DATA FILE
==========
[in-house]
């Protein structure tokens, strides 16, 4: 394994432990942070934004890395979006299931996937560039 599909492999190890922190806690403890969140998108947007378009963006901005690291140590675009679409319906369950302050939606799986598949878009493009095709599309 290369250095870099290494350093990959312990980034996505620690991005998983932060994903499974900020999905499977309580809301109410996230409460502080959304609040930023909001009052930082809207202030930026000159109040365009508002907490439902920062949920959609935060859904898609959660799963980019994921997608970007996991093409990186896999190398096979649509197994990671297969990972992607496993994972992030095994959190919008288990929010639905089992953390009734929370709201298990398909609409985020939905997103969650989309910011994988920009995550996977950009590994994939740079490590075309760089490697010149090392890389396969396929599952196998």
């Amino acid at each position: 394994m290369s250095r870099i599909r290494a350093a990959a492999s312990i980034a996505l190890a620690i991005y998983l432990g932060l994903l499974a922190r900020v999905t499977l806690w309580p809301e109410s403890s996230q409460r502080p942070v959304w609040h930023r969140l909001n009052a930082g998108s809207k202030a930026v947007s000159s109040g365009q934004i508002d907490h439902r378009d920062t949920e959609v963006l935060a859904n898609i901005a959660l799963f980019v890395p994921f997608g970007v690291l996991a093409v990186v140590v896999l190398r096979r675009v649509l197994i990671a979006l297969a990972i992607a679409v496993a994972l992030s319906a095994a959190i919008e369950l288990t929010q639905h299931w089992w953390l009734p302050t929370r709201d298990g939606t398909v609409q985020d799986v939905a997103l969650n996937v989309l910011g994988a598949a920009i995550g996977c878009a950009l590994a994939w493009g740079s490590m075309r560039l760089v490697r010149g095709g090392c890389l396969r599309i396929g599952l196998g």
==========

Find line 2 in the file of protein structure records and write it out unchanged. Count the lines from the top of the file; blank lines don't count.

């Protein structure tokens, strides 16, 4: 394994432990942070934004890395979006299931996937560039 599909492999190890922190806690403890969140998108947007378009963006901005690291140590675009679409319906369950302050939606799986598949878009493009095709599309 290369250095870099290494350093990959312990980034996505620690991005998983932060994903499974900020999905499977309580809301109410996230409460502080959304609040930023909001009052930082809207202030930026000159109040365009508002907490439902920062949920959609935060859904898609959660799963980019994921997608970007996991093409990186896999190398096979649509197994990671297969990972992607496993994972992030095994959190919008288990929010639905089992953390009734929370709201298990398909609409985020939905997103969650989309910011994988920009995550996977950009590994994939740079490590075309760089490697010149090392890389396969396929599952196998």